Poliosis is a medical hair condition in which the absence of melanin causes white hair patches. These white hair patches are formed on the scalp, eyebrows, eyelashes, and beard (1). It can be seen in both men and women of any age, and there can be various causes of this condition. In this article, we will delve into the causes and treatment of poliosis. Scroll down for more information.
In This Article
What Is Poliosis Or White Hair Patch?
Poliosis is a localized patch of white hair, also known as white forelock. It develops due to a discoloration caused by the absence of melanin (1). Poliosis is a harmless hair disorder that will not jeopardize your health. But it can be a symptom of a serious underlying medical condition like chronic inflammation, vitiligo, melanoma skin cancer, or thyroid disorders.
Depending on the underlying cause of this de-pigmentation, poliosis can be short-term or long-term. It can be found in people of all ages, irrespective of gender.
Poliosis or those white patches of hair on the scalp can be divided into two categories. Let’s go through them in the following section.
Different Types Of Poliosis
- Genetic/Congenital – These white patches of hair can be hereditary at times. They can be present at the time of birth due to the mutation of certain genes or other genetic issues (2).
- Acquired – If not congenital, poliosis is considered acquired. It can be the side or after effect of certain medical conditions that become visible in the later stages of life (2).
What Are The Causes Of Poliosis?
- Genetic Disorders: Poliosis can be caused due to hereditary or genetic disorders like piebaldism, Waardenburg’s syndrome, Marfan’s syndrome, tuberous sclerosis, Vogt-Koyanagi-Harada (VKH) syndrome, giant congenital nevus, and Alessandrini syndrome.
- Autoimmune Diseases: Autoimmune diseases can cause a loss of melanin pigmentation. Conditions like vitiligo, hypogonadism, hypopituitarism, skin cancer, thyroid diseases, sarcoidosis, GAPO syndrome, neurofibromatosis, idiopathic uveitis, intradermal nevus, post-inflammatory dermatoses, halo nevus, post-trauma, and pernicious anemia, often co-occur with poliosis.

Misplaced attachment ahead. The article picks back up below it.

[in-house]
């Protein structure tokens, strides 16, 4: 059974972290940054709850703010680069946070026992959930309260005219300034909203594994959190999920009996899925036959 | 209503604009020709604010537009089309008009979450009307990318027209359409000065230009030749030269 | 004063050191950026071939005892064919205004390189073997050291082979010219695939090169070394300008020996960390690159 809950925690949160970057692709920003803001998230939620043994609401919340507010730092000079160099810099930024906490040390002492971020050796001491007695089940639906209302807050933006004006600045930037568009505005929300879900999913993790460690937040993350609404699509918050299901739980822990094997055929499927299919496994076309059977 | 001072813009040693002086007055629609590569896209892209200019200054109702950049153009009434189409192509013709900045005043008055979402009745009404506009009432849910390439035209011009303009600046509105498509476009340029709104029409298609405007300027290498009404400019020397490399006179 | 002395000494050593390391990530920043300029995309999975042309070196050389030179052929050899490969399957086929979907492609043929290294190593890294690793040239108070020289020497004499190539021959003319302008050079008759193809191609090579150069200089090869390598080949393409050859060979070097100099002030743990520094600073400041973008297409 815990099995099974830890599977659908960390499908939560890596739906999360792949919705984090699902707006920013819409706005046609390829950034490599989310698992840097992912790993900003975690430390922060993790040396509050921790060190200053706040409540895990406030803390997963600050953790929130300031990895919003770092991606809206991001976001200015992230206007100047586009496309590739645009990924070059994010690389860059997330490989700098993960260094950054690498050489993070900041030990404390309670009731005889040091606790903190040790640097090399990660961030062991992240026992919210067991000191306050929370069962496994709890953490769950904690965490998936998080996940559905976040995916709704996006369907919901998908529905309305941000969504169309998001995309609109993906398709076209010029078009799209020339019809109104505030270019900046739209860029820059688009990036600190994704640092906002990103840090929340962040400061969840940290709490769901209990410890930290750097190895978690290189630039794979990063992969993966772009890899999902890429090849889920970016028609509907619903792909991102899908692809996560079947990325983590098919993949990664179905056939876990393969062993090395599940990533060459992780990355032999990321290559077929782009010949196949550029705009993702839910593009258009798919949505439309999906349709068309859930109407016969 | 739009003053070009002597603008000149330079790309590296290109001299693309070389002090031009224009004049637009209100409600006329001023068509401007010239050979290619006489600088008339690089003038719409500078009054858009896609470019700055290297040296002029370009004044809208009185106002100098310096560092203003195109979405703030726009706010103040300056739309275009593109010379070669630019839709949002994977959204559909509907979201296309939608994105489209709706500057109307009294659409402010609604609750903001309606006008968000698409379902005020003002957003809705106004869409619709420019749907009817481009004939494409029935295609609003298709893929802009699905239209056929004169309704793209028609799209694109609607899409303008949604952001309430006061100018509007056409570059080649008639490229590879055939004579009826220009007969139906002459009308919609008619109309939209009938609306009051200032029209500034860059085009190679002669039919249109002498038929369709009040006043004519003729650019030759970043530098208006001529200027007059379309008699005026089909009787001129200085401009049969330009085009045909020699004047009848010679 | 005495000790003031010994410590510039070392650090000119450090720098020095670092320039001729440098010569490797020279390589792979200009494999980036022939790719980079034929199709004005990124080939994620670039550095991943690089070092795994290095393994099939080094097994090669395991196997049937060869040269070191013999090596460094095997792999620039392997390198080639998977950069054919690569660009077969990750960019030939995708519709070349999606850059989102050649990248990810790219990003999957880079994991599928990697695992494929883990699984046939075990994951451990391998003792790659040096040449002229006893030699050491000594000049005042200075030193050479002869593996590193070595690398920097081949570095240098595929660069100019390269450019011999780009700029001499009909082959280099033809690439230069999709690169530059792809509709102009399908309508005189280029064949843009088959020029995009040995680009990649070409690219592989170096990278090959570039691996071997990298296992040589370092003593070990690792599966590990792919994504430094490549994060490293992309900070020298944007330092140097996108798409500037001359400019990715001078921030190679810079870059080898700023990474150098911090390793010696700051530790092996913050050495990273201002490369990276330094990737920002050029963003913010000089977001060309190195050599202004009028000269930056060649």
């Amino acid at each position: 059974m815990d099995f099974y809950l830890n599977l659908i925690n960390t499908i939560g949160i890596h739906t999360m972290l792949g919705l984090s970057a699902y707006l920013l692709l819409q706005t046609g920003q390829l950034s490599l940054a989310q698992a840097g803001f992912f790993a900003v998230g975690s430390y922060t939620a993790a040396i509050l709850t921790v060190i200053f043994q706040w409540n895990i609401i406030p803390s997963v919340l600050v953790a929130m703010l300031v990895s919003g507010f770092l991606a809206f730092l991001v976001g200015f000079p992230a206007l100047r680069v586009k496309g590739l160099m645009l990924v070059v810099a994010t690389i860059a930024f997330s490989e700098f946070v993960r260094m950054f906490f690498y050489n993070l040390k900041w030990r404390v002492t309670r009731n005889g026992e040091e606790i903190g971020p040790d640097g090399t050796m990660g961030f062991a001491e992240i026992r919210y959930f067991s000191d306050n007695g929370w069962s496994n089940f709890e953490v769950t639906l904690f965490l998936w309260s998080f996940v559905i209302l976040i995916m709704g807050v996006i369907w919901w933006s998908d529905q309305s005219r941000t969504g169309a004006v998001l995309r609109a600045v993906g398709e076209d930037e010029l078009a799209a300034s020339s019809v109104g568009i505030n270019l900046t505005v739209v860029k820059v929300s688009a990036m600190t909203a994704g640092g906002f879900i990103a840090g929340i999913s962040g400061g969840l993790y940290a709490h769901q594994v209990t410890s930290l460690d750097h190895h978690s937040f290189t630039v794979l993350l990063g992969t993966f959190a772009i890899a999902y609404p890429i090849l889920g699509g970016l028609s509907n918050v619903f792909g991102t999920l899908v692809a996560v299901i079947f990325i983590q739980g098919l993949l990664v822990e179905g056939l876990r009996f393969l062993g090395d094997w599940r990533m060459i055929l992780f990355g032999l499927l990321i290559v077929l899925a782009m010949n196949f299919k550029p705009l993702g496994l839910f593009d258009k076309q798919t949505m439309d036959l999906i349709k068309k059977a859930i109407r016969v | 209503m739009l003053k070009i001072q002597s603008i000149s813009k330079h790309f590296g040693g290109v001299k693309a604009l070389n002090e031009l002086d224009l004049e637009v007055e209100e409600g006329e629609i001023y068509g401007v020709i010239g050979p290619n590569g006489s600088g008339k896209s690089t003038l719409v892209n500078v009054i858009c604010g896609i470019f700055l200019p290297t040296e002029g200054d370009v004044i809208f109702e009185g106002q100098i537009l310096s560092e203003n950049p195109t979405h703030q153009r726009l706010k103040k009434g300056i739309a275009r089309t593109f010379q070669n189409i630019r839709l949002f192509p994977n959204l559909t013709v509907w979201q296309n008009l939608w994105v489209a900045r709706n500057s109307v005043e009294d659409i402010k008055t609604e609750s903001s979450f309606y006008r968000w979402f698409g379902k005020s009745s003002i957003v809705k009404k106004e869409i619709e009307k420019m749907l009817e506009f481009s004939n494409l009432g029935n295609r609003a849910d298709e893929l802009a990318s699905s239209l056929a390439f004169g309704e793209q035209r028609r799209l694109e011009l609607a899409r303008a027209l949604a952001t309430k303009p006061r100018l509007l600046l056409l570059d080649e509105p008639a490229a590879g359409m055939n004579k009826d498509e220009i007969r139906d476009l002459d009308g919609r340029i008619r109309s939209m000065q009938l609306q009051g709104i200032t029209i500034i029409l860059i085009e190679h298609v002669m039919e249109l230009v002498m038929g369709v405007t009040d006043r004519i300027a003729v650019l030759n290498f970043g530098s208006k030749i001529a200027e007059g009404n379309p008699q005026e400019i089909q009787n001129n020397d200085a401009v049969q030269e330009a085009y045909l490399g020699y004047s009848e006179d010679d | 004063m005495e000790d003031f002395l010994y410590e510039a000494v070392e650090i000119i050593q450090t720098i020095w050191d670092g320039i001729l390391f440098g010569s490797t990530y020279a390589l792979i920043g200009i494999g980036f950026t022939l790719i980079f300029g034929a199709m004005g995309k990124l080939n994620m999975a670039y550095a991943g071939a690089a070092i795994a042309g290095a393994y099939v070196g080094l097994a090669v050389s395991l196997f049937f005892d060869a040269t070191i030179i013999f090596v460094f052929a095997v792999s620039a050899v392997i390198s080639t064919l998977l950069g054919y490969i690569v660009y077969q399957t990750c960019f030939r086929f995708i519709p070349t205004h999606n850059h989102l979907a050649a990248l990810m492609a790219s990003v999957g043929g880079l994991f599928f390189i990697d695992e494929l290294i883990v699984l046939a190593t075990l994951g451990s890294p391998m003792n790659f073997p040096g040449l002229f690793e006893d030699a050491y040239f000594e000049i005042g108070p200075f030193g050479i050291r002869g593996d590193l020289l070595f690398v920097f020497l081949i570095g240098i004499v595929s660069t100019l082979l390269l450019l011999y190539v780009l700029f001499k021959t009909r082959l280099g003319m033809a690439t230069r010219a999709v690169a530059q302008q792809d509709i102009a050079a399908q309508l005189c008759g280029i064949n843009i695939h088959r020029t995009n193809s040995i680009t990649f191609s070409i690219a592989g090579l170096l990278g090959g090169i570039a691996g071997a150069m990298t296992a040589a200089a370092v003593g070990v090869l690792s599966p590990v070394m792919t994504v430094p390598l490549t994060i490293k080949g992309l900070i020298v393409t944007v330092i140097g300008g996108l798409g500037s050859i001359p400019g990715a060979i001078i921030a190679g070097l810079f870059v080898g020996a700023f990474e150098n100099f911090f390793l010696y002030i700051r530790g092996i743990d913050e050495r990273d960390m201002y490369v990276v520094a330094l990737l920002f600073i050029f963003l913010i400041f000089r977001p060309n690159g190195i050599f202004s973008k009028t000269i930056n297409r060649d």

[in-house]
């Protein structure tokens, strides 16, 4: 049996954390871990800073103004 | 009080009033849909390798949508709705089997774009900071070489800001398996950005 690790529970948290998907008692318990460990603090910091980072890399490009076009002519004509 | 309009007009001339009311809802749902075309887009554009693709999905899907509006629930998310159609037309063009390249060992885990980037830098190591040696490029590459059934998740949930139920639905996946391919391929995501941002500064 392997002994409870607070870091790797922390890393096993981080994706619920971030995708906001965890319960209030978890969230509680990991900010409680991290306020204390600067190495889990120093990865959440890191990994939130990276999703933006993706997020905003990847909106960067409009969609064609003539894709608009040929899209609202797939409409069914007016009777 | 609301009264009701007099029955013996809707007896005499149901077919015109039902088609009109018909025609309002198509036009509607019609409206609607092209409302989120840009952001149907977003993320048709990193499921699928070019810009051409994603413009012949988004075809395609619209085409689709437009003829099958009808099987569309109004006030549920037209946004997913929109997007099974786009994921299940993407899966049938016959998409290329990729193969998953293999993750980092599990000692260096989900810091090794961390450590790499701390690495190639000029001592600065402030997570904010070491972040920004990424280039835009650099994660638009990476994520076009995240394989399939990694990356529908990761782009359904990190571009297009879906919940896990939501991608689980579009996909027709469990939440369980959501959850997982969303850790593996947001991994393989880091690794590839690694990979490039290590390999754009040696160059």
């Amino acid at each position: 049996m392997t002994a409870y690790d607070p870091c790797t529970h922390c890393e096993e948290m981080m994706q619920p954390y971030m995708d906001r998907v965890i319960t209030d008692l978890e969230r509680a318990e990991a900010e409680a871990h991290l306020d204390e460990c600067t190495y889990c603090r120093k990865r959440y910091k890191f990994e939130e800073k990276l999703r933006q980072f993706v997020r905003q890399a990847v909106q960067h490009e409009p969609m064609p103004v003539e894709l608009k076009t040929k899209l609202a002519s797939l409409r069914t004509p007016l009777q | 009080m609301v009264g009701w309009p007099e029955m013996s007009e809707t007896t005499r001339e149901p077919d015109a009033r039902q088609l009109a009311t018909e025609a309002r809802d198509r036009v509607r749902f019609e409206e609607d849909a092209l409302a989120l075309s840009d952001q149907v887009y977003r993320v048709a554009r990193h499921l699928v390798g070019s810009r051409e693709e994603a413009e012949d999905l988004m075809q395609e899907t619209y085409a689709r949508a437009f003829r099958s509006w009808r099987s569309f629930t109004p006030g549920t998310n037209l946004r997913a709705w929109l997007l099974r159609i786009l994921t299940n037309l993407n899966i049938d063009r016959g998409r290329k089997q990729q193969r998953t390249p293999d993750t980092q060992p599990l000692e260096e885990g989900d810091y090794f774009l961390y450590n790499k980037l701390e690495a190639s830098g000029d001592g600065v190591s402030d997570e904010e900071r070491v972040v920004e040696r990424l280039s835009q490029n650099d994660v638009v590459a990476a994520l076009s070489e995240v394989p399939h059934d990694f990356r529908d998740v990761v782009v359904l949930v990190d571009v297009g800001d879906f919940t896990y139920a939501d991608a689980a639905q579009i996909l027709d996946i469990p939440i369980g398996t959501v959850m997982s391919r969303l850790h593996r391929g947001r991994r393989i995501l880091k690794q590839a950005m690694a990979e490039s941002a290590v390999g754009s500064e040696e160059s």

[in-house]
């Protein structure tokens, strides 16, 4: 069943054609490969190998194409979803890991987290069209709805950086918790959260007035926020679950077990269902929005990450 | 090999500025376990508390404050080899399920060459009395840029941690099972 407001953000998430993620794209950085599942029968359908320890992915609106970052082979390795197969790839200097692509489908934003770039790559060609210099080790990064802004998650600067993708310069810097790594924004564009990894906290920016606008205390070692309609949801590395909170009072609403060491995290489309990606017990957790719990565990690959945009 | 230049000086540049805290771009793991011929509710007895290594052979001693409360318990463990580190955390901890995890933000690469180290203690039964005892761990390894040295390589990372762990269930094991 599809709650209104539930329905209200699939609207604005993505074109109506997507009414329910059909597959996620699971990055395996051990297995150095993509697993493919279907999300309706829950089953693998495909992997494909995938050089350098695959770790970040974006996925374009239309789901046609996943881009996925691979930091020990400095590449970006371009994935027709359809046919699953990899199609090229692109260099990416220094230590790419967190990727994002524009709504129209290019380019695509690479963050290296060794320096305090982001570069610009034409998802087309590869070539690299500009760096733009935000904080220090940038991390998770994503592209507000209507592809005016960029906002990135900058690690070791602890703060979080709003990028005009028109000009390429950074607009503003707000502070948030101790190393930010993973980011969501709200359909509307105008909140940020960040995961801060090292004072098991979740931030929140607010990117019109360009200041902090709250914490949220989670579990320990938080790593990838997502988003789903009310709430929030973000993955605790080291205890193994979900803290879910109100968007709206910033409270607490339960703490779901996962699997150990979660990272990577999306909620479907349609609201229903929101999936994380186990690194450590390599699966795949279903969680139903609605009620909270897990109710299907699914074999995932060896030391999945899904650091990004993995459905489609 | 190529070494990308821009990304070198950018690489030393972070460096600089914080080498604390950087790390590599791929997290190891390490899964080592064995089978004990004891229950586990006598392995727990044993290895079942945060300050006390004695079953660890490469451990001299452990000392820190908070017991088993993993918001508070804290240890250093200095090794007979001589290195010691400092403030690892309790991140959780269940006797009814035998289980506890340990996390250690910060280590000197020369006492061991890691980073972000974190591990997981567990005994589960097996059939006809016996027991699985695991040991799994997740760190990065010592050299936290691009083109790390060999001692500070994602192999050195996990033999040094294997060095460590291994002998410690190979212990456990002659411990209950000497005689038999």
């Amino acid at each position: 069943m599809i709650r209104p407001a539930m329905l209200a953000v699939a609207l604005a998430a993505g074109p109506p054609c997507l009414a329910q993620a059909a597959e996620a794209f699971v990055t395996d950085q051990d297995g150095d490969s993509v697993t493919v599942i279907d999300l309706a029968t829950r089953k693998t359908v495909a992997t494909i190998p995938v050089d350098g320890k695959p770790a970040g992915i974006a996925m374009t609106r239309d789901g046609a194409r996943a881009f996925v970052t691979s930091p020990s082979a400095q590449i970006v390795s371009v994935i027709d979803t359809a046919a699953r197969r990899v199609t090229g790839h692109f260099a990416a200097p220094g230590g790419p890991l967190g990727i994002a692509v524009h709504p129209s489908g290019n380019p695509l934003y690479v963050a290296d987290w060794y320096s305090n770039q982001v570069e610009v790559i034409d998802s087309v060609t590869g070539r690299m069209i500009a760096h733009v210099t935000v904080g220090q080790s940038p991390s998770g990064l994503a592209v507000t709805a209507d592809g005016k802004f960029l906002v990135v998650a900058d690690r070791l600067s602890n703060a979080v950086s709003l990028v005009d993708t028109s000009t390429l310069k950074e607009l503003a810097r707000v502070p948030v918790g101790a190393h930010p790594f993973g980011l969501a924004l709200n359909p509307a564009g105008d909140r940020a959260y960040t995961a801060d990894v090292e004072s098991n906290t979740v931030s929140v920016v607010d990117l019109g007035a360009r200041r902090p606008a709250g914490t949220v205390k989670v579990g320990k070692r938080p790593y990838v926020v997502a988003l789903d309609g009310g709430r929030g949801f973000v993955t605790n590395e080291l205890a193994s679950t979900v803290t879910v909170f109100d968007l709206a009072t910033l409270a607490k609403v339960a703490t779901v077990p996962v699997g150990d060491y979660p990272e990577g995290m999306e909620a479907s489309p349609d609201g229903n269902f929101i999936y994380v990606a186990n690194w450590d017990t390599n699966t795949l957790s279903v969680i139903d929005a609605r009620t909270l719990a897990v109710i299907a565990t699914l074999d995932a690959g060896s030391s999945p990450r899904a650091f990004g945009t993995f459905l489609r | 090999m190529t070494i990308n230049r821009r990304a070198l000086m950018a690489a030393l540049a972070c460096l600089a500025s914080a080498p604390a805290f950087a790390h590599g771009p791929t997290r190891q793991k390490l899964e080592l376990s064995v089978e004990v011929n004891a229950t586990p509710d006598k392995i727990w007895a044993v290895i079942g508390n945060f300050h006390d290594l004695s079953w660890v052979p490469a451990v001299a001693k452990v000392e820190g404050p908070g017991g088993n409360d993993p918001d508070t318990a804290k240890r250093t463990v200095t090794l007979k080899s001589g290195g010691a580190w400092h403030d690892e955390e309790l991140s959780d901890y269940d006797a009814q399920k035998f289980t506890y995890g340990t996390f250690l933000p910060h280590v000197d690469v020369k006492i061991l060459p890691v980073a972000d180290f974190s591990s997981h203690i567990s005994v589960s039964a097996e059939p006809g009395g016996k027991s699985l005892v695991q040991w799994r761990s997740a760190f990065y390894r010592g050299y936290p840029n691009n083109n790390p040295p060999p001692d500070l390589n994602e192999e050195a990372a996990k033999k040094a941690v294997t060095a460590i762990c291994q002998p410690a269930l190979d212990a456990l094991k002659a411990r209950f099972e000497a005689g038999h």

- Others: Poliosis has also been connected to inflammatory, benign, and malignant neoplastic entities (2). It may also connected to alopecia areata, melanoma, herpes zoster (shingles), halo moles, radiotherapy, hypo or hyperpigmentation of eyes, melanization defects, Rubinstein-Taybi syndrome, dermatitis, albino, leprosy, injuries, aging, stress, and certain drugs.
How Is The Condition Diagnosed?
White hair patches are a clear and definitive sign of poliosis. As this hair disorder is not associated with a single medical condition, it is important to go for a thorough check-up for proper diagnosis. If a child develops patchy white hair, it can be diagnosed as poliosis, as white hair is uncommon in kids.
Getting a check-up is imperative as poliosis can be a sign of a serious medical condition like inflammation or skin cancer. The healthcare professional will go through the detailed medical history and family record of the patient. After that, the following assessments would be carried out:
- Complete physical inspection
- Nutritional survey
- Endocrine survey
- Blood test
- Analysis of a skin sample
- Neurological causes
Is There Any Effective Treatment?
Although there are not many treatment options available for poliosis, there are some viable treatments to reverse poliosis when paired with other ailments.
Research shows that skin grafting, followed by light therapy can reverse poliosis related to vitiligo (4). Another study conducted in 2016 showed that laser therapy sessions paired with daily oral medication might bring back 75% of the color in affected areas over a period of six months (5).
Treatment for hereditary poliosis is yet to be discovered. Since poliosis itself is not a serious cause of concern, most people simply dye their hair to cover the white patches. Anecdotal evidence suggests that taking steps, like reducing stress and eating healthy, to prevent premature graying of hair can also reduce patchy hair.
While poliosis is not a serious medical condition, it might affect the physical appearance. Do not let this discoloration bring you down. Contact your doctor to ensure that there is no underlying condition causing poliosis. Look at it as an opportunity to try out new hair colors. Or embrace the white patches and flaunt a confident salt and pepper look.
- Bansal, Lalit, Timothy P. Zinkus, and Alexander Kats. “Poliosis With a Rare Association.” Pediatric Neurology 83 (2018): 62-63.
- Sleiman, Rima et al. “Poliosis circumscripta: overview and underlying causes.” Journal of the American Academy of Dermatology vol. 69,4 (2013): 625-33.
- Neri, Iria et al. “Poliosis and Neurofibromatosis Type 1: Two Familiar Cases and Review of Literature.” Skin appendage disorders vol. 3,4 (2017): 219-221.
- Awad, Sherif S. “Repigmentation of poliosis after epithelial grafting for vitiligo.” Dermatologic surgery : official publication for American Society for Dermatologic Surgery [et al.] vol. 39,3 Pt 1 (2013): 406-11.
- Jung Min Bae, MD, PhD, Hyuck Sun Kwon, MD, Ji Hae Lee, MD, PhD & Gyong Moon Kim, MD, PhD (2016). Repigmentation Of Poliosis In A Patient With Segmental Vitiligo.